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Moses Lake School District
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Early Childhood Education

Investment in a strong early childhood program is a top priority for Moses Lake Public Schools. Early childhood development drives success in school and life. 
We are excited to offer integrated preschool opportunities for Moses Lake School District students and families.  Additionally, all 11 of our elementary schools have full-day kindergartens. We are committed to embracing developmentally appropriate practices that focus on the development of the whole child in the following six areas:
  1. Social-Emotional
  2. Physical
  3. Cognitive
  4. Language
  5. Literacy
  6. Mathematics

Eligibility for Early Learning Preschool

We offer inclusive preschool classes for children that are 3 or 4 years old by August 31, 2024. Eligibility includes:
  • Children that qualify for school district special education services; or
  • Children from a family with a low annual income, have developmental or environmental risk factors that could affect school success; or
  • All other 3-4-year-old peers (availability is limited with priority given to 4-year-old children)
  • If you would like a free screening for your child, or you have questions about special education services eligibility, please complete this brief form: Child Development Form

If you are interested in our program, please complete the form below:

For more information, call (509) 766-2697

ECEAP (pronounced "E-Cap") is the Early Childhood Education and Assistance Program funded by Washington State for children 3 and 4 and, in some locations, infants or toddlers who are younger than 3 years old.

For more information, visit:
What does a day at preschool look like?
Meet our Staff!
What is 'Integrated Preschool'?
Children must be 5 before August 31 to attend Kindergarten. View the registration web page for information about kindergarten registration.

Ideas to prepare your child for Kindergarten
  • Play board games with your child to practice taking turns.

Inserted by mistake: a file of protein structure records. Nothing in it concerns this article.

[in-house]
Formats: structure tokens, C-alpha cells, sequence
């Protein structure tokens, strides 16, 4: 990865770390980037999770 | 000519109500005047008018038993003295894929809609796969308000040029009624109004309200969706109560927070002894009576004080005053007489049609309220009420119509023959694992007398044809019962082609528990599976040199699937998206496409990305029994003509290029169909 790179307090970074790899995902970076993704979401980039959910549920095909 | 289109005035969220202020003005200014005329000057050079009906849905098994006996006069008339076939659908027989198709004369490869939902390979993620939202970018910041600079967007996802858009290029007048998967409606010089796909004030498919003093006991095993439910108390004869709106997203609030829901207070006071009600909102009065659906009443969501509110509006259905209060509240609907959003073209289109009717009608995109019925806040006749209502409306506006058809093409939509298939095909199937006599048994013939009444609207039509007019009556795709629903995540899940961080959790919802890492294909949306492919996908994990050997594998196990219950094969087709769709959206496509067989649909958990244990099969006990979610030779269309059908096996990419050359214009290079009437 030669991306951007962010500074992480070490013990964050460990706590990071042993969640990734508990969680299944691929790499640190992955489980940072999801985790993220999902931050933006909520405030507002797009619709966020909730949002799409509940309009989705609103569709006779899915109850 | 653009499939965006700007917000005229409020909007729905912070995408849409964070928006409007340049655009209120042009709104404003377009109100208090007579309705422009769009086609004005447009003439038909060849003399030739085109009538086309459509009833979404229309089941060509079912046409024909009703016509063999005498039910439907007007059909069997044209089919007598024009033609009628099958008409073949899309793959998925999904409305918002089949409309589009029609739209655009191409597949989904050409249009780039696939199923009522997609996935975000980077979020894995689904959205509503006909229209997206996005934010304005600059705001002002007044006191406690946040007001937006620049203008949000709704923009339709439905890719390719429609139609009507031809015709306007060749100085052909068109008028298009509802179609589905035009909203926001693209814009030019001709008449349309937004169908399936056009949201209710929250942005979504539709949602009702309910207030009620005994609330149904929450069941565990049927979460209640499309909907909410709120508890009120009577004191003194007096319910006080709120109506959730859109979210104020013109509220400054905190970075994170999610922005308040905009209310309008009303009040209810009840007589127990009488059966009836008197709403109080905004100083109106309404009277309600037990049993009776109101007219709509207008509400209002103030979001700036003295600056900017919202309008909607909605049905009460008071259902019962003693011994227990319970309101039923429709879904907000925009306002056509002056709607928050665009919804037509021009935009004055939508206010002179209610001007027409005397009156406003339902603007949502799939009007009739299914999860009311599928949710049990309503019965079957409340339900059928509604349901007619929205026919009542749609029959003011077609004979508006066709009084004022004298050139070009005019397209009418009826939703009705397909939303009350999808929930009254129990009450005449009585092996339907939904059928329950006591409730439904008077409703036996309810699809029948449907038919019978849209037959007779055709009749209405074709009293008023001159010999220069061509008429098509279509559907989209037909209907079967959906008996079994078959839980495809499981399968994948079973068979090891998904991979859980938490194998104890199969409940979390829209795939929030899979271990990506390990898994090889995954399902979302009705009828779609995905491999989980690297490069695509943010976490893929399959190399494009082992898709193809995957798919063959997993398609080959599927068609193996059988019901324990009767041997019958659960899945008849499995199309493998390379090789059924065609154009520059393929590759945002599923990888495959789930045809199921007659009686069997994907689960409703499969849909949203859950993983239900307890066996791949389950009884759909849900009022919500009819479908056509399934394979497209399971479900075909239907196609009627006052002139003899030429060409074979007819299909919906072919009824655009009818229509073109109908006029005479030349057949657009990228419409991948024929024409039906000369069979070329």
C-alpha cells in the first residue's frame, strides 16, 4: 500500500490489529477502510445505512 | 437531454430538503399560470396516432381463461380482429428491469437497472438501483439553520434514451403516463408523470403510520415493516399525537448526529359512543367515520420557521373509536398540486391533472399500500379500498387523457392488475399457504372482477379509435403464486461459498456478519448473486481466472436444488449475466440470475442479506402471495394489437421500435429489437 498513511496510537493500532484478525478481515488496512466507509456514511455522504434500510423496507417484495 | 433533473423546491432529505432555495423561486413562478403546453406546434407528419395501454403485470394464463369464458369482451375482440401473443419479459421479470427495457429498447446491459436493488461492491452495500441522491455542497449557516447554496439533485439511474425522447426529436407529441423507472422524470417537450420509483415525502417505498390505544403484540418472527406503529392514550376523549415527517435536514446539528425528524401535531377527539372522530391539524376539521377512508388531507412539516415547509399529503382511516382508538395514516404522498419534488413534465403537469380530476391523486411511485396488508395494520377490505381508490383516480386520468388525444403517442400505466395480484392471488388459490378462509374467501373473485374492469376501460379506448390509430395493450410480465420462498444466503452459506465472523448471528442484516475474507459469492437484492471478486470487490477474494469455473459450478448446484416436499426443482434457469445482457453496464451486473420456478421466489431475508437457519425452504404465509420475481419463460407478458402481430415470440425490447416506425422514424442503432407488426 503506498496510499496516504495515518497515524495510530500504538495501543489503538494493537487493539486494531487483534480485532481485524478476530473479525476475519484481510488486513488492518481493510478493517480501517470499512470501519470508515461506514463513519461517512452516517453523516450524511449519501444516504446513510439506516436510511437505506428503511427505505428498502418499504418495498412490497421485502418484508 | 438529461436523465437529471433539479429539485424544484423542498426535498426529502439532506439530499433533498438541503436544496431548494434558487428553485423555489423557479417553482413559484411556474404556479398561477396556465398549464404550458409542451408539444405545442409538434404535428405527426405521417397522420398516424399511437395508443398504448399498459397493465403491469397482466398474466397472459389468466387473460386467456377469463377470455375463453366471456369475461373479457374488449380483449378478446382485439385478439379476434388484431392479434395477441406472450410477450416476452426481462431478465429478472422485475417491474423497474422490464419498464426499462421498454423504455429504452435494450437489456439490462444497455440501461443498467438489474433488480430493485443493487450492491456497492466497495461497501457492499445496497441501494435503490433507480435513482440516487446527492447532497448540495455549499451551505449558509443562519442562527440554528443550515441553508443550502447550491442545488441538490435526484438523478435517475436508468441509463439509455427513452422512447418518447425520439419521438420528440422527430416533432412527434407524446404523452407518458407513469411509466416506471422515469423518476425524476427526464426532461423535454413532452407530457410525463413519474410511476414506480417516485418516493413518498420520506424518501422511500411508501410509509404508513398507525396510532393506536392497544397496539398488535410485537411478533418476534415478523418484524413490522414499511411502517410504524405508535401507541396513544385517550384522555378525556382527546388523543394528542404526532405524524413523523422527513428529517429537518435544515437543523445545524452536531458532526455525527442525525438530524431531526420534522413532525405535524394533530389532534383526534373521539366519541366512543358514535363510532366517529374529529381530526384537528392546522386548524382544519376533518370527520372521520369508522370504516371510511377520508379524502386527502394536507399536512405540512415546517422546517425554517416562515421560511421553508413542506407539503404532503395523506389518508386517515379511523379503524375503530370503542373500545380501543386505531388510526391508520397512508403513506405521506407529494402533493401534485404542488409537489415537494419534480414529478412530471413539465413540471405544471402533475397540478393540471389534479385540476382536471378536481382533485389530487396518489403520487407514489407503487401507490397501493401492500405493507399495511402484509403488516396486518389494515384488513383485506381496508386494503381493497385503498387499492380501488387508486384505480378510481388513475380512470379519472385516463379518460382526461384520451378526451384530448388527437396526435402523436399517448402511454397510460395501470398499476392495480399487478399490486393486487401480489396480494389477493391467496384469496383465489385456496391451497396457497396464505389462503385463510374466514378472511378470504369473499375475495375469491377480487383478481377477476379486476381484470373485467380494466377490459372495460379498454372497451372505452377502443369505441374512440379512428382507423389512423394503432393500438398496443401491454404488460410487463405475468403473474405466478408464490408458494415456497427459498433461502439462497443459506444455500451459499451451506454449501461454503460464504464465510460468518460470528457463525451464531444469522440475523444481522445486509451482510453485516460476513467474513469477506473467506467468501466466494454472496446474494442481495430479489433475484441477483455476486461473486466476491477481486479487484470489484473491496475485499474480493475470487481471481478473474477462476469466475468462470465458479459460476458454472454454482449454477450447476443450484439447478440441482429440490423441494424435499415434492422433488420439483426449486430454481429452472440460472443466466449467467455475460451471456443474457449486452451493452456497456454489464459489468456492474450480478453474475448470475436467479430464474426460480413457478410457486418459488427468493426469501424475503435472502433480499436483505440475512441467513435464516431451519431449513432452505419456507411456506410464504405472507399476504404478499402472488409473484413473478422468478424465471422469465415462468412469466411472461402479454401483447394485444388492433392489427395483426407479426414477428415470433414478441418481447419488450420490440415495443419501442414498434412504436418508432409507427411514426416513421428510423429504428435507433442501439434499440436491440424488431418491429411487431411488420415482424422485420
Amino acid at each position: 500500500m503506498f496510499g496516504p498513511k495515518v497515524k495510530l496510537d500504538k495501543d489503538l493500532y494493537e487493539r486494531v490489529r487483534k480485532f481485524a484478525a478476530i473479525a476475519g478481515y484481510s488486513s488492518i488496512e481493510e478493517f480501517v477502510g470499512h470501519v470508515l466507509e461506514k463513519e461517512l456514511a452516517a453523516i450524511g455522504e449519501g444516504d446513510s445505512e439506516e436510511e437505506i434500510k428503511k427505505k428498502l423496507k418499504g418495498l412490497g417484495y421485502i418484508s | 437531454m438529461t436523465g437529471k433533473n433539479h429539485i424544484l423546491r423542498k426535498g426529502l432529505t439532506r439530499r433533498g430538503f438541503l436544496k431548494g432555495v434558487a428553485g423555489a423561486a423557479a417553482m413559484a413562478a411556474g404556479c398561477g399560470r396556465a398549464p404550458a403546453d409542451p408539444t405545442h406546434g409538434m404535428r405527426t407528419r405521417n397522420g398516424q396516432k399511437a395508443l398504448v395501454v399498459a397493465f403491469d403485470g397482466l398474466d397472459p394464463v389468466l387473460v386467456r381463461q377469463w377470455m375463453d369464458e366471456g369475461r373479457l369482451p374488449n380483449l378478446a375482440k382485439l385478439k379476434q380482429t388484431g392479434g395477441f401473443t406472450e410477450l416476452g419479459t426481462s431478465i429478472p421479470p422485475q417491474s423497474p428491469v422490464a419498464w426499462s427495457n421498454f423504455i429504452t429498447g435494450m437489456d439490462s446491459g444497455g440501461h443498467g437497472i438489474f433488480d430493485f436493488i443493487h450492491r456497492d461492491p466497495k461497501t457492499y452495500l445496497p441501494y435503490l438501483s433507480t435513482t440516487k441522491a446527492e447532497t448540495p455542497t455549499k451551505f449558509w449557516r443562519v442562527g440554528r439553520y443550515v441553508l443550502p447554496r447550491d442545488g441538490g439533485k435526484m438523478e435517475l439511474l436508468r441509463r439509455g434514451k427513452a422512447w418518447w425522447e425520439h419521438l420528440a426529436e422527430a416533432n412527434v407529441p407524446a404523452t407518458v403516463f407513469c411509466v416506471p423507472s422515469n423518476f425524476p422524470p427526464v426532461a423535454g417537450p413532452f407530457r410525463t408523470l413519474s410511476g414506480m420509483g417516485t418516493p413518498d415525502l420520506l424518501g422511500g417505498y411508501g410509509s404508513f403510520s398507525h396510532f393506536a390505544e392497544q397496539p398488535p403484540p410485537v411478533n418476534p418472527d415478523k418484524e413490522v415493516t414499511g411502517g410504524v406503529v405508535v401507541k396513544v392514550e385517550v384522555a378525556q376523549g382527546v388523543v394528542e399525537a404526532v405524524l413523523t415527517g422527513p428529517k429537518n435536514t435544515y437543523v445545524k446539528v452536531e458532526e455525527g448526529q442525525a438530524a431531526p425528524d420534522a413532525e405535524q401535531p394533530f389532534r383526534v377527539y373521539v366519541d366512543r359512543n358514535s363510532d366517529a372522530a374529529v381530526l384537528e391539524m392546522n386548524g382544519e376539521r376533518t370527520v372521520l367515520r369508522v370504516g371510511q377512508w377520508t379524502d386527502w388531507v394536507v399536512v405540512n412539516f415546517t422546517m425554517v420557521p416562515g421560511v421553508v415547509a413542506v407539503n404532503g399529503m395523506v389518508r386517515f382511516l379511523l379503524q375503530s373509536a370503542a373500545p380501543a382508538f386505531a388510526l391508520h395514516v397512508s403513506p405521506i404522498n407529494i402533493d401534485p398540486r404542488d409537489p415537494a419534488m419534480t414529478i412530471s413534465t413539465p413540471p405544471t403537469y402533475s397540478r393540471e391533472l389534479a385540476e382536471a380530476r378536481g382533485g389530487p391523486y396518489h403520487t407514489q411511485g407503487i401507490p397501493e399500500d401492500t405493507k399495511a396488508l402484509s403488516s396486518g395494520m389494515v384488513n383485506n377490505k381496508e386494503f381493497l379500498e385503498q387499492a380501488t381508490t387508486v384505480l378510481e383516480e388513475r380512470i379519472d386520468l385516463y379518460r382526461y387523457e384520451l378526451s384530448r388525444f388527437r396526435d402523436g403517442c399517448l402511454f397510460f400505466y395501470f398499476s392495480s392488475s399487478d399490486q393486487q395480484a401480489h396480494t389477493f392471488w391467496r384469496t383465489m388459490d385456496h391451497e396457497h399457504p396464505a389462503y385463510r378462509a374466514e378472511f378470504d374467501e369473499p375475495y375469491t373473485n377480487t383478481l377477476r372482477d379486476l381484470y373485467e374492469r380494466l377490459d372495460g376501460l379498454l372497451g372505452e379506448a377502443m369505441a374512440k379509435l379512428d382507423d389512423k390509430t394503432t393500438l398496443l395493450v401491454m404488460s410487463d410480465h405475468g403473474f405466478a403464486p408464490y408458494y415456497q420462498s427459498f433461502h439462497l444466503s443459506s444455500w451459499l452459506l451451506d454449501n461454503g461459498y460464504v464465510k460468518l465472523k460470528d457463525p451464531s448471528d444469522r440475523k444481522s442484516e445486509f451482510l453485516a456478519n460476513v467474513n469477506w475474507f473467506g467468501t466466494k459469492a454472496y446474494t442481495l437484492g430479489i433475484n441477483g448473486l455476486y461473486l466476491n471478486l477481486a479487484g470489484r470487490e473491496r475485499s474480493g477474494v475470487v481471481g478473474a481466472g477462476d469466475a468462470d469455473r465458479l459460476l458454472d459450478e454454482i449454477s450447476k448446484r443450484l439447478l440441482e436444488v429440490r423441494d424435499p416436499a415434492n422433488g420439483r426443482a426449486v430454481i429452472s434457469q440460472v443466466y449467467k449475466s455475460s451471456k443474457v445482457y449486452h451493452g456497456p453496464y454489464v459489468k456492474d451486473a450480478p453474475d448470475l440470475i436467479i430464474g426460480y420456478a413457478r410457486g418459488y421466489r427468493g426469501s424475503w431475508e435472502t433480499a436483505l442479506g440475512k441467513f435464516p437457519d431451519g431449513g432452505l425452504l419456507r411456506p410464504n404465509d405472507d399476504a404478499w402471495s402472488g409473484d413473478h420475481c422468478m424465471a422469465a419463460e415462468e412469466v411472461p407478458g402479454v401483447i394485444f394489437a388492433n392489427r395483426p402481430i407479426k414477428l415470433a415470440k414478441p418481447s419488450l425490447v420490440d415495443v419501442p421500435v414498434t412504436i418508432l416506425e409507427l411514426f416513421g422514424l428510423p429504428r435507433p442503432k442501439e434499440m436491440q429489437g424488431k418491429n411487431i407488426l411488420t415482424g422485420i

• Visit the local library.
  • Set up several play dates this summer.
  • Visit your child's school playground and practice playing on the equipment and following rules such as 'slides are for going down'.
  • Have your child practice following one-step and two-step directions. This could easily be done by making lunch together or having them pick up their toys.
  • Read to your child for a combined total of at least 20 minutes a day.
  • Draw together, allowing your child time to practice using different tools (crayons, markers, pencils, sidewalk chalk).
  • Have your child practice writing their name multiple ways (with playdough, using a stick in the dirt/sand, shaving cream, using sidewalk chalk, or on paper).
  • Have your child practice sorting objects around the house, this is especially fun while doing chores together (sorting clothes, silverware, their toys).
  • While driving in the car or shopping in a grocery store, notice letters, numbers, sign colors, or objects around them.
  • Practice counting to 20 while taking a walk or driving in the car.
  • Count objects together. Count everything in and out of the home. While collecting rocks is especially fun!
  • Engage in pretend play together. For example, use a plain cardboard box to go on an adventure to the moon.
  • Visit local parks and beaches and take time to notice the amazing wonders nature has to offer.
  • Provide plenty of opportunities to allow your child to engage in free play both inside and outside the house on a daily basis.
WaKIDS is a transition process that helps to ensure a successful start to the K-12 experience and connect the key adults in a child's life. Please visit the Washington Kindergarten Inventory of Developing Skills (WaKIDS) website.

Three Components of WaKIDS
  1. Family connection welcomes families into the Washington K-12 system as partners in their child's education.
  2. Whole-child assessment gives kindergarten teachers information about the social/emotional, physical, cognitive, language, literacy, and mathematics development of the children in their classrooms, so they may tailor their instruction to the individual needs of each child.
  3. Early learning collaboration aligns the practices of early learning professionals and kindergarten teachers to support smooth transitions for children.